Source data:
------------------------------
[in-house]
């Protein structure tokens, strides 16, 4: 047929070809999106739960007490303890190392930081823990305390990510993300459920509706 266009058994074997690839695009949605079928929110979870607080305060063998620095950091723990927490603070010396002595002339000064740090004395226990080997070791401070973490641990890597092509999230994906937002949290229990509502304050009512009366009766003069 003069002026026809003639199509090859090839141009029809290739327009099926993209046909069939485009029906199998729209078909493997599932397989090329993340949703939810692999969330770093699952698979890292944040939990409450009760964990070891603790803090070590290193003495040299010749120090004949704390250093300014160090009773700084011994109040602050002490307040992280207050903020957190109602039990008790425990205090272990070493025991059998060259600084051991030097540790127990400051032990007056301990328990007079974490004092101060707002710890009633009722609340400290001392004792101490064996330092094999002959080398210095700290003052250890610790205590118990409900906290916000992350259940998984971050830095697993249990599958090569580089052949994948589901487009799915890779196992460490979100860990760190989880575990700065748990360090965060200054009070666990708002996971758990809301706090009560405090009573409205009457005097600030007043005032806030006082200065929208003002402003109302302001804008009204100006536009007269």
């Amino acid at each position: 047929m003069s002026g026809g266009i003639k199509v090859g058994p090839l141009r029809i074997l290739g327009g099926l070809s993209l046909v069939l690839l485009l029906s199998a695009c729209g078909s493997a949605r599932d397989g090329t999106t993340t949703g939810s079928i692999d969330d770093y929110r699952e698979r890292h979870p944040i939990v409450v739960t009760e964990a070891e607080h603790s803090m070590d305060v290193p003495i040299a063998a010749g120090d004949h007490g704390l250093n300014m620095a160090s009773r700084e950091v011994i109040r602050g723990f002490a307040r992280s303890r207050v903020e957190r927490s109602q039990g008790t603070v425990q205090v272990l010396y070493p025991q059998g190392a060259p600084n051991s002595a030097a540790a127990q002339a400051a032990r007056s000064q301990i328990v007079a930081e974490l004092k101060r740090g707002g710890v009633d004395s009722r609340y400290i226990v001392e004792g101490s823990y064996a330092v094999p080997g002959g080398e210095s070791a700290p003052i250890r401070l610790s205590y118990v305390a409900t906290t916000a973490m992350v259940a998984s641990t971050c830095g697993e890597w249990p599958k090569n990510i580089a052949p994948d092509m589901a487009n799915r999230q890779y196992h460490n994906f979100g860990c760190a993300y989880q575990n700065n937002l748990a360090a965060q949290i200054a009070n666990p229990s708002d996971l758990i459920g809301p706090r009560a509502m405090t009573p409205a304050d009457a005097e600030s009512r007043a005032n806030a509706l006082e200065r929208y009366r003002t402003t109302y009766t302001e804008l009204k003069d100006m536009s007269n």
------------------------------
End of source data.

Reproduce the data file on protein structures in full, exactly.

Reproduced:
[in-house]
């Protein structure tokens, strides 16, 4: 047929070809999106739960007490303890190392930081823990305390990510993300459920509706 266009058994074997690839695009949605079928929110979870607080305060063998620095950091723990927490603070010396002595002339000064740090004395226990080997070791401070973490641990890597092509999230994906937002949290229990509502304050009512009366009766003069 003069002026026809003639199509090859090839141009029809290739327009099926993209046909069939485009029906199998729209078909493997599932397989090329993340949703939810692999969330770093699952698979890292944040939990409450009760964990070891603790803090070590290193003495040299010749120090004949704390250093300014160090009773700084011994109040602050002490307040992280207050903020957190109602039990008790425990205090272990070493025991059998060259600084051991030097540790127990400051032990007056301990328990007079974490004092101060707002710890009633009722609340400290001392004792101490064996330092094999002959080398210095700290003052250890610790205590118990409900906290916000992350259940998984971050830095697993249990599958090569580089052949994948589901487009799915890779196992460490979100860990760190989880575990700065748990360090965060200054009070666990708002996971758990809301706090009560405090009573409205009457005097600030007043005032806030006082200065929208003002402003109302302001804008009204100006536009007269």
């Amino acid at each position: 047929m003069s002026g026809g266009i003639k199509v090859g058994p090839l141009r029809i074997l290739g327009g099926l070809s993209l046909v069939l690839l485009l029906s199998a695009c729209g078909s493997a949605r599932d397989g090329t999106t993340t949703g939810s079928i692999d969330d770093y929110r699952e698979r890292h979870p944040i939990v409450v739960t009760e964990a070891e607080h603790s803090m070590d305060v290193p003495i040299a063998a010749g120090d004949h007490g704390l250093n300014m620095a160090s009773r700084e950091v011994i109040r602050g723990f002490a307040r992280s303890r207050v903020e957190r927490s109602q039990g008790t603070v425990q205090v272990l010396y070493p025991q059998g190392a060259p600084n051991s002595a030097a540790a127990q002339a400051a032990r007056s000064q301990i328990v007079a930081e974490l004092k101060r740090g707002g710890v009633d004395s009722r609340y400290i226990v001392e004792g101490s823990y064996a330092v094999p080997g002959g080398e210095s070791a700290p003052i250890r401070l610790s205590y118990v305390a409900t906290t916000a973490m992350v259940a998984s641990t971050c830095g697993e890597w249990p599958k090569n990510i580089a052949p994948d092509m589901a487009n799915r999230q890779y196992h460490n994906f979100g860990c760190a993300y989880q575990n700065n937002l748990a360090a965060q949290i200054a009070n666990p229990s708002d996971l758990i459920g809301p706090r009560a509502m405090t009573p409205a304050d009457a005097e600030s009512r007043a005032n806030a509706l006082e200065r929208y009366r003002t402003t109302y009766t302001e804008l009204k003069d100006m536009s007269n």